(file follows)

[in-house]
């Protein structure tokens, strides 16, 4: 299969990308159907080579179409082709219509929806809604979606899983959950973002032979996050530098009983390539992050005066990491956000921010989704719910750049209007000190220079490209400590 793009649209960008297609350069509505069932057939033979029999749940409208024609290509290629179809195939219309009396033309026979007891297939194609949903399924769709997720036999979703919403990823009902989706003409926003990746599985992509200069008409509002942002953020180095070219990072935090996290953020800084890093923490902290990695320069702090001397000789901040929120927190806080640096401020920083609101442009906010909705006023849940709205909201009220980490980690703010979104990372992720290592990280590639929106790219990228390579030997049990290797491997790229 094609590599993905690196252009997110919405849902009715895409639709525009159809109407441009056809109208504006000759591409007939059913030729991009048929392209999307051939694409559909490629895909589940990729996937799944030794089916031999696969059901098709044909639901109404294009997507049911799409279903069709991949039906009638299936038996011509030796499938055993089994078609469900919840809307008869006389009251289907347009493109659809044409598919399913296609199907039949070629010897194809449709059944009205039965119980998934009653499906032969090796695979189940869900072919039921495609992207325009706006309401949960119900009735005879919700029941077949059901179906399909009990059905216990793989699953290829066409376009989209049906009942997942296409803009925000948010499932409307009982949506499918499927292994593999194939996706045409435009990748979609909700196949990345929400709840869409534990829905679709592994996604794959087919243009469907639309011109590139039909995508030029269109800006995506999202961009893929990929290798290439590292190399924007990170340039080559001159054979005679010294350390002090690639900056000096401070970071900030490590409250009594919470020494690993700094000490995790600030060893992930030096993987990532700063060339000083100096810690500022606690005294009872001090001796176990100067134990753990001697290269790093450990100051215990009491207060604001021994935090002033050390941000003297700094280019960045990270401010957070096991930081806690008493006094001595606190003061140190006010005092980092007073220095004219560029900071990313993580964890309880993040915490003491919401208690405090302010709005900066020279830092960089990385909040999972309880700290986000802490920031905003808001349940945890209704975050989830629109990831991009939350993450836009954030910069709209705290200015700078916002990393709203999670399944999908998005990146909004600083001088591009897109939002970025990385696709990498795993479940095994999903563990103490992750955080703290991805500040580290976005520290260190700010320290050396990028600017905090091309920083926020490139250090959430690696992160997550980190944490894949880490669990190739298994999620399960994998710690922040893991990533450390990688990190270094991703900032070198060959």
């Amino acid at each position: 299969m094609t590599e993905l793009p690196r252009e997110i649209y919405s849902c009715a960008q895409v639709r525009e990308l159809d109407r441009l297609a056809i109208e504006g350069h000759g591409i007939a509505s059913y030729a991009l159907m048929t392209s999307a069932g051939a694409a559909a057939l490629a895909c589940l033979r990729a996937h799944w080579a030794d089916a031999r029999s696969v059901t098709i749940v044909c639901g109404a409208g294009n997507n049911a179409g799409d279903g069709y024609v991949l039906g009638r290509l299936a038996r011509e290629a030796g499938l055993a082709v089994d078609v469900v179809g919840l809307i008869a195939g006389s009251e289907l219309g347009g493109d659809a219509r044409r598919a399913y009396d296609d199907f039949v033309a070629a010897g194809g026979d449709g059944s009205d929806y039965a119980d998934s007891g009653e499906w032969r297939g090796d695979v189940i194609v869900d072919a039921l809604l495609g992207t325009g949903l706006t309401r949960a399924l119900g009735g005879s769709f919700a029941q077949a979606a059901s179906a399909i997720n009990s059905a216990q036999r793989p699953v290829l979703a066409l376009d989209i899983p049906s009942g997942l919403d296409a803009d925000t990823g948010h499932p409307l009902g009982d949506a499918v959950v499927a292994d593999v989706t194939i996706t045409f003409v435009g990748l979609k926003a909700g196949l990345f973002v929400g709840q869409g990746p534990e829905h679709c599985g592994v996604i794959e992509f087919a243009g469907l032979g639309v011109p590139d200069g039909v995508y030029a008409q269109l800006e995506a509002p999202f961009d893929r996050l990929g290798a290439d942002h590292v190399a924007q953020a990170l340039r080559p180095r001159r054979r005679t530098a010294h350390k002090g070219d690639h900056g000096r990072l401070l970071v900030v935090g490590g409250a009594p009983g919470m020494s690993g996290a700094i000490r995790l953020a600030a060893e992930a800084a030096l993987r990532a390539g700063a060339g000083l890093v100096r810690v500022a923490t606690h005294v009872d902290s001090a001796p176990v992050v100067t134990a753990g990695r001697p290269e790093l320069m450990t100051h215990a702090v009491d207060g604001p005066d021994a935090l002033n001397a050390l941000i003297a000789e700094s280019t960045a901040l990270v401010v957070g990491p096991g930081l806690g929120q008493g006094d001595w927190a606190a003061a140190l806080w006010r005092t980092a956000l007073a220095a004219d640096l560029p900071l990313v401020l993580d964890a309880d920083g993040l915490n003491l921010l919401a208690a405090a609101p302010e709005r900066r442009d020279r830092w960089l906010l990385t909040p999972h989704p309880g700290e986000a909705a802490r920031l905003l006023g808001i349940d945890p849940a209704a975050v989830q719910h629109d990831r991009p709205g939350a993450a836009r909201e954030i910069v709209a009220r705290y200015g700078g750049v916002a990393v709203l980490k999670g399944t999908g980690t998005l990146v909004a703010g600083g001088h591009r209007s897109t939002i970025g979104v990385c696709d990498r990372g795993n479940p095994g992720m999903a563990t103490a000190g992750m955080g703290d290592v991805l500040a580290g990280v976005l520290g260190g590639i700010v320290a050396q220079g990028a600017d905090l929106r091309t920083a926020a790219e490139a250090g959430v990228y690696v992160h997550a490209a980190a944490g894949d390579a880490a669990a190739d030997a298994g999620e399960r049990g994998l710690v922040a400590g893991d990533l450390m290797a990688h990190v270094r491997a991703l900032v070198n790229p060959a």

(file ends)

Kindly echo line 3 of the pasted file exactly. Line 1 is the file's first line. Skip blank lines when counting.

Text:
């Amino acid at each position: 299969m094609t590599e993905l793009p690196r252009e997110i649209y919405s849902c009715a960008q895409v639709r525009e990308l159809d109407r441009l297609a056809i109208e504006g350069h000759g591409i007939a509505s059913y030729a991009l159907m048929t392209s999307a069932g051939a694409a559909a057939l490629a895909c589940l033979r990729a996937h799944w080579a030794d089916a031999r029999s696969v059901t098709i749940v044909c639901g109404a409208g294009n997507n049911a179409g799409d279903g069709y024609v991949l039906g009638r290509l299936a038996r011509e290629a030796g499938l055993a082709v089994d078609v469900v179809g919840l809307i008869a195939g006389s009251e289907l219309g347009g493109d659809a219509r044409r598919a399913y009396d296609d199907f039949v033309a070629a010897g194809g026979d449709g059944s009205d929806y039965a119980d998934s007891g009653e499906w032969r297939g090796d695979v189940i194609v869900d072919a039921l809604l495609g992207t325009g949903l706006t309401r949960a399924l119900g009735g005879s769709f919700a029941q077949a979606a059901s179906a399909i997720n009990s059905a216990q036999r793989p699953v290829l979703a066409l376009d989209i899983p049906s009942g997942l919403d296409a803009d925000t990823g948010h499932p409307l009902g009982d949506a499918v959950v499927a292994d593999v989706t194939i996706t045409f003409v435009g990748l979609k926003a909700g196949l990345f973002v929400g709840q869409g990746p534990e829905h679709c599985g592994v996604i794959e992509f087919a243009g469907l032979g639309v011109p590139d200069g039909v995508y030029a008409q269109l800006e995506a509002p999202f961009d893929r996050l990929g290798a290439d942002h590292v190399a924007q953020a990170l340039r080559p180095r001159r054979r005679t530098a010294h350390k002090g070219d690639h900056g000096r990072l401070l970071v900030v935090g490590g409250a009594p009983g919470m020494s690993g996290a700094i000490r995790l953020a600030a060893e992930a800084a030096l993987r990532a390539g700063a060339g000083l890093v100096r810690v500022a923490t606690h005294v009872d902290s001090a001796p176990v992050v100067t134990a753990g990695r001697p290269e790093l320069m450990t100051h215990a702090v009491d207060g604001p005066d021994a935090l002033n001397a050390l941000i003297a000789e700094s280019t960045a901040l990270v401010v957070g990491p096991g930081l806690g929120q008493g006094d001595w927190a606190a003061a140190l806080w006010r005092t980092a956000l007073a220095a004219d640096l560029p900071l990313v401020l993580d964890a309880d920083g993040l915490n003491l921010l919401a208690a405090a609101p302010e709005r900066r442009d020279r830092w960089l906010l990385t909040p999972h989704p309880g700290e986000a909705a802490r920031l905003l006023g808001i349940d945890p849940a209704a975050v989830q719910h629109d990831r991009p709205g939350a993450a836009r909201e954030i910069v709209a009220r705290y200015g700078g750049v916002a990393v709203l980490k999670g399944t999908g980690t998005l990146v909004a703010g600083g001088h591009r209007s897109t939002i970025g979104v990385c696709d990498r990372g795993n479940p095994g992720m999903a563990t103490a000190g992750m955080g703290d290592v991805l500040a580290g990280v976005l520290g260190g590639i700010v320290a050396q220079g990028a600017d905090l929106r091309t920083a926020a790219e490139a250090g959430v990228y690696v992160h997550a490209a980190a944490g894949d390579a880490a669990a190739d030997a298994g999620e399960r049990g994998l710690v922040a400590g893991d990533l450390m290797a990688h990190v270094r491997a991703l900032v070198n790229p060959a």